“Finance capital, concentrated in a few hands and exercising a virtual monopoly, exacts enormous and ever-increasing profits…strengthens the domination of the financial oligarchy and levis tribute upon the whole of society for the benefit of the monopolists.”²
Though there are certain features of neoliberalism as a manifestation of capitalist statecraft, most notably its authoritarian hostility to even bourgeois parliamentary democracy, that are unique, it is not uniquely imperialist. Social democratic politics in the First World are also inevitably paid for with profits extracted from the imperial exterior or Third World. The difference is that discontent with the status quo is far sharper in imperialist countries under neoliberalism because the state uses nationalism and more overt coercion to control proletarian dissent, preferring sticks where Keynesians preferred carrots. Neoconservative politics, which were in vogue in America when Harvey published the book but have since waned in favour of an isolationist and populist rightism (i.e. the Tea Party and so-called “libertarians”) are here explained as the right-wing response to the dissolution of social cohesion under neoliberalism. That is fine as far as it goes, but Harvey makes the bizarre mistake of calling for the Left to develop its own morality discourse, when that probably represents a retreat in favour of the right.³
As usual with this kind of text, when the author jumps the gap between historical analysis as proposals for action, the book founders. Harvey’s solution is purely an appeal to return to social democracy and “popular rule,” or a “purer” form of bourgeois parliamentary democracy. He wants to break neoliberal ideology’s grip on ideas like “freedom,” shattering its associations with pure, unregulated finance capitalism and the degradations with which it is associated. I doubt that simply reestablishing the old regime is going to work. His plan is all about laying out “alternatives,” constructive a left discourse around “alternative” notions of human rights and freedom. He does not address the fundamental untenability of capitalism in general, the revolutionary idea that the working class–most of which is outside the First World–must liberate itself by force of arms. It’s a short chapter and a highly speculative one, but it need not have been. The legacy of Marxism is full of far more concrete and viable solutions to the problems of capitalism. Those solutions start with the end of capitalism and the construction of a socialist state which will unite the death of capitalism with the birth of a new horizon in human history, the establishment of communism. While I would recommend Harvey’s book as an often trenchant protest against the inhumanity of our current situation, I reject his proposed remedies outright. One might as well try to cure cancer with ibuprofen.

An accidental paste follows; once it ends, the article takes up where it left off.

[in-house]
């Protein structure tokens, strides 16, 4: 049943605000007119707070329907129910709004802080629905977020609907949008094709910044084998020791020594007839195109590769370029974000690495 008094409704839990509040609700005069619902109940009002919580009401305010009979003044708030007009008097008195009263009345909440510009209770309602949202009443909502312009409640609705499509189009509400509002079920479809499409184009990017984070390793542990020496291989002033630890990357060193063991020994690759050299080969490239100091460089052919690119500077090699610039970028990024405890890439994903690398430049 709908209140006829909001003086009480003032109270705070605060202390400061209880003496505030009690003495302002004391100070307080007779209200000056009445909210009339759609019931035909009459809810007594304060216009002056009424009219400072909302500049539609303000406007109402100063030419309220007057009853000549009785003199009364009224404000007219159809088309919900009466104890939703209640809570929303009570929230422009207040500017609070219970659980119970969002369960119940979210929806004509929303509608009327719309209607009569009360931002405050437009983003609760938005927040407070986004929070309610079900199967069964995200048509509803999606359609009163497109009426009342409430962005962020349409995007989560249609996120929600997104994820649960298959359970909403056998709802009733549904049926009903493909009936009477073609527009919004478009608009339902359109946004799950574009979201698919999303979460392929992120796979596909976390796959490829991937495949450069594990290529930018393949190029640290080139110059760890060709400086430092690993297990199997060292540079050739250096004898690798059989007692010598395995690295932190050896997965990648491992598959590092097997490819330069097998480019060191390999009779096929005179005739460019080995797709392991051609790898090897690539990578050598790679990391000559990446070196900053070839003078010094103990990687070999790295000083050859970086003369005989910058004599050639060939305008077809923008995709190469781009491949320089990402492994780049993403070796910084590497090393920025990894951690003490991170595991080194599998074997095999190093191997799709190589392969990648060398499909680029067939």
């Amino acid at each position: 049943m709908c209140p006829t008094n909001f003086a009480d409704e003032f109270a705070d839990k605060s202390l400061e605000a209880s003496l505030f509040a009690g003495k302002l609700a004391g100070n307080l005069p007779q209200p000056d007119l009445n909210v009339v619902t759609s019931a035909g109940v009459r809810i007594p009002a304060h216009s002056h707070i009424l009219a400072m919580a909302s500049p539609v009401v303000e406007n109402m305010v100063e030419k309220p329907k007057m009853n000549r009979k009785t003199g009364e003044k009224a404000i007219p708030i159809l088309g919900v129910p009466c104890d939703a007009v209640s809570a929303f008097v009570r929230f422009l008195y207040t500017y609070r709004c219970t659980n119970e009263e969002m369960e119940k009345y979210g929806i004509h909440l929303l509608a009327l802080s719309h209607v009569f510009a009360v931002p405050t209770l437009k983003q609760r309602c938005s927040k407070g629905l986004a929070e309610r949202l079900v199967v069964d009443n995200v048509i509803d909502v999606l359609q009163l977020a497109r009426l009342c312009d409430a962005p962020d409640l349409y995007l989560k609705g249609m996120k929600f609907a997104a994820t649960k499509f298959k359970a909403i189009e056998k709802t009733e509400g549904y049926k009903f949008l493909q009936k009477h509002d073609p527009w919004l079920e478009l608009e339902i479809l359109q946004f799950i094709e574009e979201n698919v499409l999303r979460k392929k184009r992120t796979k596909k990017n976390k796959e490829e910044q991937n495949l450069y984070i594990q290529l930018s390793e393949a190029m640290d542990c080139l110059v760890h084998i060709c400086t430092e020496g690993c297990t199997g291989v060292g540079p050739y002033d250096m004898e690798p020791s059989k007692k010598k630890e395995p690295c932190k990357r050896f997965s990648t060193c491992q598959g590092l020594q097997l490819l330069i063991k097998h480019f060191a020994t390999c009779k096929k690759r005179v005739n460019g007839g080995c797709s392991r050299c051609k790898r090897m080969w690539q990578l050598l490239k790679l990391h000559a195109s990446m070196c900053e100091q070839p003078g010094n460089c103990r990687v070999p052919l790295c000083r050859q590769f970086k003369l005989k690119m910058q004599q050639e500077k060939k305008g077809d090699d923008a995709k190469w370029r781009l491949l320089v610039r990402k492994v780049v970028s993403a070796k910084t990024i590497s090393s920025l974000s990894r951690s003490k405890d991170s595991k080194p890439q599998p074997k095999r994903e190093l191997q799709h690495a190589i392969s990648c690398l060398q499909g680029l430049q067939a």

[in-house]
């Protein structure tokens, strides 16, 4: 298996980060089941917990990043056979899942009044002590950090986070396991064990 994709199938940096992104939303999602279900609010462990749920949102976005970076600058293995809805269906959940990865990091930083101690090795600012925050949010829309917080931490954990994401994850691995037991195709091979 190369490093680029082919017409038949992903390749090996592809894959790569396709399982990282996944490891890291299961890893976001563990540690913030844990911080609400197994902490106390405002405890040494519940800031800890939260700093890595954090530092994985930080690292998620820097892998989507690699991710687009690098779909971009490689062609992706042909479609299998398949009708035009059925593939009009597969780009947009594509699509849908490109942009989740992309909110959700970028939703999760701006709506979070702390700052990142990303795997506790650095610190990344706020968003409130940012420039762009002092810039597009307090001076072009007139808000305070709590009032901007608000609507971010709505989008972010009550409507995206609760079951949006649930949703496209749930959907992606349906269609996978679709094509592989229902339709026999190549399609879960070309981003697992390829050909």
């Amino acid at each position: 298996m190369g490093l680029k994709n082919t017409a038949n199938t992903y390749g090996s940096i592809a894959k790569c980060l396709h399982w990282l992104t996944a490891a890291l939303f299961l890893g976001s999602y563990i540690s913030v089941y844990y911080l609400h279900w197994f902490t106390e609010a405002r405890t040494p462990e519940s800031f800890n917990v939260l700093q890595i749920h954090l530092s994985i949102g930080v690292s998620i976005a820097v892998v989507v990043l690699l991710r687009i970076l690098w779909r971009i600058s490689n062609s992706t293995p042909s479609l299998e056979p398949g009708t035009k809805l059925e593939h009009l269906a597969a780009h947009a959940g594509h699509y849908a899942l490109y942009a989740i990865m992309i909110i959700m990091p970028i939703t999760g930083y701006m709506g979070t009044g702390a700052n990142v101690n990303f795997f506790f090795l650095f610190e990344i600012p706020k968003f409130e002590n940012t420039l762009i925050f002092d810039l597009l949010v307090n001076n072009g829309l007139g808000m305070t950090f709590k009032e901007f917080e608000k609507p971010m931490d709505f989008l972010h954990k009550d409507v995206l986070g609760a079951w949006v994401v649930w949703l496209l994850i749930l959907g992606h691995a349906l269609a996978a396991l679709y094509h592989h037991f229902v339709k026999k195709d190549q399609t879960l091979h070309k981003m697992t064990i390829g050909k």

As Mao writes:
“Revolutions and revolutionary wars are inevitable in class society, and without them it is impossible to accomplish any leap in social development and to overthrow the reactionary ruling classes and therefore impossible for the people to win political power.”⁴
Without wresting political power away from the bourgeoisie, the proletariat will be condemned to suffer exploitation.
1. David Harvey, A Brief History of Neoliberalism (Oxford University Press, 2004), 38.
2. Vladimir I. Lenin, Imperialism, The Highest Stage of Capitalism. https://www.marxists.org/archive/lenin/works/1916/oct/x01.htm
3. Roland Boer, “For an unethical and unmoral politics,” http://stalinsmoustache.org/2012/06/13/for-an-unethical-and-unmoral-politics/
4. Mao Zedong, “On Contradiction,” Selected Works, Vol. 1, 344.